FAQ – Frequently asked questions
How difficult is the trekking, how many hours will I need to walk?
You decide together with the guide how you want to spend your trek, our guides are skilled at customizing adventures for your (and your children’s) capacity and wish. We do both easy and difficult treks around Sapa. A normal trek is about 12-15km/day and you walk for about 5-6 hours.
How do I book my trek?
You can book your trek through on online, by filling in our contact form, or by email email@example.com. You can also book directly at our office at Graceful Hotel, 9 Fansipan Street, Sapa.
How about safety durring the trek?
Most of our guides have certificates in First Aid and CPR. Sapa Sisters regularly arrange 2 days of classes for all staff.
According to Vietnamese law (Starting from Aug 2019), all travel companies have to buy insurance for their customers. We buy insurance for all guests trekking with us. To do this we will need the name and passport numbers of all travelers. We still highly recommend that you have your own travel insurance.
Do you do group tours?
No, we only do private tours.
How do I pay for my trek?
You can either book and pay for your trek through our online booking page or if you have booked your trek by email, you can choose to pay in cash, directly to your guide when you meet her. We can not accept credit cards, only cash. We prefer payment in VN Dong but US Dollar is also fine. If you book a tour to any of the markets you will have to pay for your tour in advance by credit card online. To read our terms and condition for advance payment click here.
Do you have a office in Sapa?
Yes, we have a temporary office at Alley 29, 9 Fansipan Street, Sapa. For late bookings, if you are already in Sapa, you can book your trek directly in our office. Here you can store your luggage while trekking, buy train tickets, book private cars around the area, to Hanoi or Ha Long Bay, book a shared minivan or private car to Lao Cai train station, and more. Welcome in!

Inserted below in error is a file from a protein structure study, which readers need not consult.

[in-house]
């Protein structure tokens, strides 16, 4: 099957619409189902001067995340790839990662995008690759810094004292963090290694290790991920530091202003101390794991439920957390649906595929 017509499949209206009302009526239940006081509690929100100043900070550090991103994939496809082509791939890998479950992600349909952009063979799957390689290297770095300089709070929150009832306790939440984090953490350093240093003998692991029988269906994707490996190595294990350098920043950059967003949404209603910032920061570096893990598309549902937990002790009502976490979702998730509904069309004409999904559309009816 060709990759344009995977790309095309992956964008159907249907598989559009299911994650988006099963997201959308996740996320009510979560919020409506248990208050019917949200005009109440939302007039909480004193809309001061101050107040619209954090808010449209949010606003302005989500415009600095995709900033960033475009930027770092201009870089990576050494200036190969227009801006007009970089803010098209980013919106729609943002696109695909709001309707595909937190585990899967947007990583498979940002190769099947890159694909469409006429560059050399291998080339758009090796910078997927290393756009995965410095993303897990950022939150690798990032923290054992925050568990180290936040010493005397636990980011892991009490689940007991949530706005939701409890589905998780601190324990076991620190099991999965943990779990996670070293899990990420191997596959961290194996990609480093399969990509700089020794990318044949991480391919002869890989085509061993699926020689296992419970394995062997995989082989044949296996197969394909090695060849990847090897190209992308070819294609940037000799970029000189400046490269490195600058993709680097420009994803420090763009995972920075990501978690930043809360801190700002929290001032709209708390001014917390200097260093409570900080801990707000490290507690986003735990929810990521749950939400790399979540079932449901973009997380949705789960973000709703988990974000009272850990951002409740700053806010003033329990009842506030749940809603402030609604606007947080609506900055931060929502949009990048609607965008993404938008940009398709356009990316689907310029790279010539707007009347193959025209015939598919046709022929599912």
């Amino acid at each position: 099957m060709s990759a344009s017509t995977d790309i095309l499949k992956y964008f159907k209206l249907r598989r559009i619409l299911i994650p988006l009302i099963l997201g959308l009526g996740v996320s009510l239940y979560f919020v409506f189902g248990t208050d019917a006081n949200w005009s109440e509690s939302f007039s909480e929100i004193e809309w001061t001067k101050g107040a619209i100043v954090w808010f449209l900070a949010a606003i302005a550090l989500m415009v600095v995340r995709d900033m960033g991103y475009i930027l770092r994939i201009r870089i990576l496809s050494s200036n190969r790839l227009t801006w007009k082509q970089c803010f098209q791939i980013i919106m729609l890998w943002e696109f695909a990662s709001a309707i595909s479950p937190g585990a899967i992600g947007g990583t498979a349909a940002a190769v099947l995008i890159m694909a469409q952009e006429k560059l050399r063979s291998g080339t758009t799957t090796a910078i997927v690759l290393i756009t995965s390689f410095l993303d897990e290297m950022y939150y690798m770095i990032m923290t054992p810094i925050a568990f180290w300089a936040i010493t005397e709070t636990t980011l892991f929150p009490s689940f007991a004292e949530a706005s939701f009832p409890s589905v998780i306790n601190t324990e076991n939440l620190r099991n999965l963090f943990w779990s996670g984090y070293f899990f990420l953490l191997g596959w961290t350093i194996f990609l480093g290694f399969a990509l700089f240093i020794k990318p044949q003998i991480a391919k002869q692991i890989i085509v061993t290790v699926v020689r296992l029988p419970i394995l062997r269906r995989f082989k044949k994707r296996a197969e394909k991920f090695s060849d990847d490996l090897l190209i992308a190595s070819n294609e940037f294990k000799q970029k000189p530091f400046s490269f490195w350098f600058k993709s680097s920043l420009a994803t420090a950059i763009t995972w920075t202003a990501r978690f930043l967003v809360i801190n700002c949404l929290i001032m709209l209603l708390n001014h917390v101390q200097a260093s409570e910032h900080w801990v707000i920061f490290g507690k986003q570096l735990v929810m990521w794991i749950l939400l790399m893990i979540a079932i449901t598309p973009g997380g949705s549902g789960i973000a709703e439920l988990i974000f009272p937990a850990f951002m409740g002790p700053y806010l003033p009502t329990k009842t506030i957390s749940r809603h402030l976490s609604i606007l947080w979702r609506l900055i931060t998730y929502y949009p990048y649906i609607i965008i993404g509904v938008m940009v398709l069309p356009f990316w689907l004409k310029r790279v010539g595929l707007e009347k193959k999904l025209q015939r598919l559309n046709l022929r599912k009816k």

How much does it cost?
The price depends on how many days you want to trek, how many people there are in your group and what you want to do. You find our current price list for the “normal” treks on the Book online page or fill in our contact form and we will get back to you with our prices.
What about food during the trek?
Lunch is included in all our treks. If you choose a trek with homestay you will also have breakfast and dinner at the homestay. Dinners are a mix of traditional food with lots of vegetables, pork, rice, and tofu. If you are vegetarian simply inform our guides ahead of time and they will be happy to purchase food that fits your dietary needs.
If you want to have lunch at a local house instead of in a restaurant we can arrange that for an additional fee. Then either your guide or the family cooks your lunch. If your guide cook for you-you can buy the groceries together on the way. You are also welcome to take part in the cooking if you want to learn how to make Hmong food. Some guides bring their guests to their family members’ houses or to their own house.
What is a homestay?